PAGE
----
# Divergent Improper Integral

• Apr 18th 2010, 05:20 PM
kaiser0792
Divergent Improper Integral
I could use some help with an integral. The problem asks to determine whether a given integral converges or diverges. I know that the answer is "diverges" but I'm not sure why.

$\int_{-\infty}^0 xe^{-2x} dx$

I used integration by parts to get: $[xe^{-2x} - \int e^{-2x} dx] = xe^{-2x}-e^{-2x}$

Then I evaluated $\lim_{b\to-\infty}[xe^{-2x}-e^{-2x}]_{b}^{0} = (-1)-(be^{-2b}-e^{-2b})$

I understood $\lim_{b\to-\infty}be^{-2b}$ to require the use of L' Hopital's rule which I applied as follows: $\lim_{b\to-\infty}\frac{b}{e^{2b}}=\frac{1}{2e^2b}=\frac{1}{-\infty}=0$ If this were true, the improper integral would evaluate to -1 - 0 = -1 and would converge. Can anyone tell me where I went wrong?
• Apr 18th 2010, 05:46 PM
TKHunny
$\lim_{b\to -\infty}b\;=\;-\infty$

$\lim_{b\to -\infty}e^{2b}\;=\;0$

Perhaps your usage of L' Hopital was inappropriate.

Pardon the notation, but...

$\lim_{b\to -\infty}b\cdot e^{-2b}\;=\;-\infty \cdot \infty\;=\;Unbounded$

Why do you need any fancy theorem?
• Apr 18th 2010, 05:55 PM
AllanCuz
Quote:

Originally Posted by kaiser0792
I could use some help with an integral. The problem asks to determine whether a given integral converges or diverges. I know that the answer is "diverges" but I'm not sure why.

$\int_{-\infty}^0 xe^{-2x} dx$

I used integration by parts to get: $[xe^{-2x} - \int e^{-2x} dx] = xe^{-2x}-e^{-2x}$

Then I evaluated $\lim_{b\to-\infty}[xe^{-2x}-e^{-2x}]_{b}^{0} = (-1)-(be^{-2b}-e^{-2b})$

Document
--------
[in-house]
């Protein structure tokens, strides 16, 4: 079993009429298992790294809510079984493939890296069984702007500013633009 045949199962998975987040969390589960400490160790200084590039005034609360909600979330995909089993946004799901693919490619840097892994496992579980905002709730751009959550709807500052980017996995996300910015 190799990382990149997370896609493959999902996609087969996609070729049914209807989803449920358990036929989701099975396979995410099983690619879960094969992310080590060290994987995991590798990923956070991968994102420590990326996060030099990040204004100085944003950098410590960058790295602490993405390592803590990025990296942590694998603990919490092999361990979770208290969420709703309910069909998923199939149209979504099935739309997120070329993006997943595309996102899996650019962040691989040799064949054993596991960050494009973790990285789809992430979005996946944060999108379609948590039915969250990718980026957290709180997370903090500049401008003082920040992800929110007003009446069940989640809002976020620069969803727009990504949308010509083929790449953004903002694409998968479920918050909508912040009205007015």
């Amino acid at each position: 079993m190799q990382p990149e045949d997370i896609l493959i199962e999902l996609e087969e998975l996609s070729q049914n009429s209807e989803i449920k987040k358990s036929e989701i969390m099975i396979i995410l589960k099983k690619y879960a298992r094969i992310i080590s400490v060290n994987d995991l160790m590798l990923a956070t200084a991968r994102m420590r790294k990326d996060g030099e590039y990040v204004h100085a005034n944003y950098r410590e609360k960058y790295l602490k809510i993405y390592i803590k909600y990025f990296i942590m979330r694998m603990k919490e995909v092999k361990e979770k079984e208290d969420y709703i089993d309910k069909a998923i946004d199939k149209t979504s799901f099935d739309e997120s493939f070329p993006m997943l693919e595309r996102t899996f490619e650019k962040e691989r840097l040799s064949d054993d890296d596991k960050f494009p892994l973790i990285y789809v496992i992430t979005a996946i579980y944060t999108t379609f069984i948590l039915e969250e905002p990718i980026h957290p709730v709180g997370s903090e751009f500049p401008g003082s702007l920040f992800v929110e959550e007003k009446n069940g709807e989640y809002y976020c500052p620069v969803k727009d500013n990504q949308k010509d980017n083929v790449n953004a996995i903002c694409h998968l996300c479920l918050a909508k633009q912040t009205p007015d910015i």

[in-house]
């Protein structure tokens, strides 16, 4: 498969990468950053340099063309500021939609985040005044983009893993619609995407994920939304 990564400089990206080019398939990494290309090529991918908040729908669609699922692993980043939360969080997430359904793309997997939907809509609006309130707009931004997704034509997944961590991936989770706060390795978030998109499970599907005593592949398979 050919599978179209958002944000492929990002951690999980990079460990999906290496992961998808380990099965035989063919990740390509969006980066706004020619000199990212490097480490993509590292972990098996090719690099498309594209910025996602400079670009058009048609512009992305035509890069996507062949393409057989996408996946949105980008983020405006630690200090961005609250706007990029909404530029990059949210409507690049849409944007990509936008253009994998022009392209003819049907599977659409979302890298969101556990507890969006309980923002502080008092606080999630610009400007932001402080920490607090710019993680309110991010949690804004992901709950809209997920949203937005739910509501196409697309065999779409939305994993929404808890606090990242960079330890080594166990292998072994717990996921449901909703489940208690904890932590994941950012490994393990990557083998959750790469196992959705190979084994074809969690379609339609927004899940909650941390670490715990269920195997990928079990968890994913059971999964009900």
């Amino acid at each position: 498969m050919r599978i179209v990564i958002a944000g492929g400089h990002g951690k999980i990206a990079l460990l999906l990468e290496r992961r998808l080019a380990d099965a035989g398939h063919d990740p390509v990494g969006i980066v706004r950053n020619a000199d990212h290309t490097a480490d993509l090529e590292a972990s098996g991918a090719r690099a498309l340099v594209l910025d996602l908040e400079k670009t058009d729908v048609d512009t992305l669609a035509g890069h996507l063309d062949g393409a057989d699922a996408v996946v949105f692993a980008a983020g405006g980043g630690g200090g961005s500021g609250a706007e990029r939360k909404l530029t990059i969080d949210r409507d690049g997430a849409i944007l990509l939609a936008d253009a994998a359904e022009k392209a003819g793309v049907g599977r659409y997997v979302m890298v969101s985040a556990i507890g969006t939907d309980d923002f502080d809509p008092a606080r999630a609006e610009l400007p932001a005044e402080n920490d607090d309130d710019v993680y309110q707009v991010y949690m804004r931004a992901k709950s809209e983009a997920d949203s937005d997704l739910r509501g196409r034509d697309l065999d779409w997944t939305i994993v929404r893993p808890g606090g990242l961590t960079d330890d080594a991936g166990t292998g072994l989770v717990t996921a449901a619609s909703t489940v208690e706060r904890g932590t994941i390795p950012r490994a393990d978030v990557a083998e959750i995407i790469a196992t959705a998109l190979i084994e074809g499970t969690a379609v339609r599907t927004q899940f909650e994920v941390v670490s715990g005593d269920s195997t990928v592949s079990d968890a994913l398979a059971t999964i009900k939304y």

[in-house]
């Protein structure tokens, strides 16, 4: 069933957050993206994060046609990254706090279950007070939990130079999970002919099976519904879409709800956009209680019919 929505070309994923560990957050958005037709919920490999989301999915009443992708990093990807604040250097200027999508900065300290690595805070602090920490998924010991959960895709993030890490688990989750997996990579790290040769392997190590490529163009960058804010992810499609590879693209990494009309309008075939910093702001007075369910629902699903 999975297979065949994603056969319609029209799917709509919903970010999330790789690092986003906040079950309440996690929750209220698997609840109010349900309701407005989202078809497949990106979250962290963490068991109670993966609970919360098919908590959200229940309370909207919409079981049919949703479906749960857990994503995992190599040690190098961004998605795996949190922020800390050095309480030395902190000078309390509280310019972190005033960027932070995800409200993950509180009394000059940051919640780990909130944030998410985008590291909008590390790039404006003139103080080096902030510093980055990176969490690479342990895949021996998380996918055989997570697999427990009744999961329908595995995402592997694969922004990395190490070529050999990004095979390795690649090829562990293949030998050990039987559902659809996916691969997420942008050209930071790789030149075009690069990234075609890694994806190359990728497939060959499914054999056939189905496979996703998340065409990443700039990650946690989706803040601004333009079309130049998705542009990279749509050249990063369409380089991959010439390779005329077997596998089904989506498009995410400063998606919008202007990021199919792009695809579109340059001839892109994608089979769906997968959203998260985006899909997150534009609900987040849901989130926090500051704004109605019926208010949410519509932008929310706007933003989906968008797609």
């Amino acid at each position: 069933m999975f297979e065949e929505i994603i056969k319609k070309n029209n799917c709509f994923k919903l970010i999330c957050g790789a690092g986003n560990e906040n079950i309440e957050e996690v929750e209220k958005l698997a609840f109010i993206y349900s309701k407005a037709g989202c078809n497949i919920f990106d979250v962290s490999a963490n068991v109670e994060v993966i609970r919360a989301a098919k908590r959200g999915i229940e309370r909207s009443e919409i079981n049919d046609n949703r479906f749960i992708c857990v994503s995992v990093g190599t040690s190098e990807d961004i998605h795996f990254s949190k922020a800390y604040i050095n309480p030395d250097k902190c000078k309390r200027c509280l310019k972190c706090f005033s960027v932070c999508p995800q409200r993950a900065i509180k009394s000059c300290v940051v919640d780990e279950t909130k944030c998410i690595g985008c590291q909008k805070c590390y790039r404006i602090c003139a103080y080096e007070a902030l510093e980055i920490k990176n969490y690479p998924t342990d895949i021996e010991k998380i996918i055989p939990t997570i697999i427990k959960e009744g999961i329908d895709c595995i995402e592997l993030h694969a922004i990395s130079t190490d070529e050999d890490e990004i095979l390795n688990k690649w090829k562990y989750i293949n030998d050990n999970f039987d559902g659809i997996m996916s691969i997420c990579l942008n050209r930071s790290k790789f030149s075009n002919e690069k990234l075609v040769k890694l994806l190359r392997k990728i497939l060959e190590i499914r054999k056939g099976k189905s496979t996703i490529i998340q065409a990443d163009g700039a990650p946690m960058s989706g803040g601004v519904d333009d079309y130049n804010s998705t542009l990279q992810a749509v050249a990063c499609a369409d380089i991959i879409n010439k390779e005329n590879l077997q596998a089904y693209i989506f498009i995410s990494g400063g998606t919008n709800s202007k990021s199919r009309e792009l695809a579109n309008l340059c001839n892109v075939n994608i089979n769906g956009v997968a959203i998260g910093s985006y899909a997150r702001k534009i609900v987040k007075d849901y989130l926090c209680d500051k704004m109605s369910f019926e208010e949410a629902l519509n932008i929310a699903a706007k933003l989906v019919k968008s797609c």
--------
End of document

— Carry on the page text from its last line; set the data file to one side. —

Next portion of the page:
I understood $\lim_{b\to-\infty}be^{-2b}$ to require the use of L' Hopital's rule which I applied as follows: $\lim_{b\to-\infty}\frac{b}{e^{2b}}=\frac{1}{2e^2b}=\frac{1}{-\infty}=0$ If this were true, the improper integral would evaluate to -1 - 0 = -1 and would converge. Can anyone tell me where I went wrong?

Well,

$[xe^{-2x} - \int e^{-2x} dx] = xe^{-2x}-e^{-2x}$

Is not true.

$[xe^{-2x} - \int e^{-2x} dx] = xe^{-2x} + \frac {e^{-2x}} {2}$

But, just noticing and going back to your integration by parts, the above is not true as well (you did the by parts incorrectly).

$\int_{ - \infty }^0 xe^{-2x} dx = \frac { - xe^{-2x} } {2} - \frac{-1}{2} \int e^{-2x} = \frac { - xe^{-2x} } {2} - \frac{ e^{-2x}}{4}$

.........I did the limits on this before on your by parts, but since TKHunny already did this and I don't feel like doing it again with the correct equation I will leave it be. His answer satisfies why.
• Apr 18th 2010, 06:21 PM
kaiser0792
I realized after I posted that, my careless integration errors, i.e., missing the factor of 1/2.

But my real error was interpreting 1/(e^-2b) as b approaches negative infinity as resulting in 1/e^infinity rather than e^infinity. Thank you for clearing things up all, I'm okay now, I think!!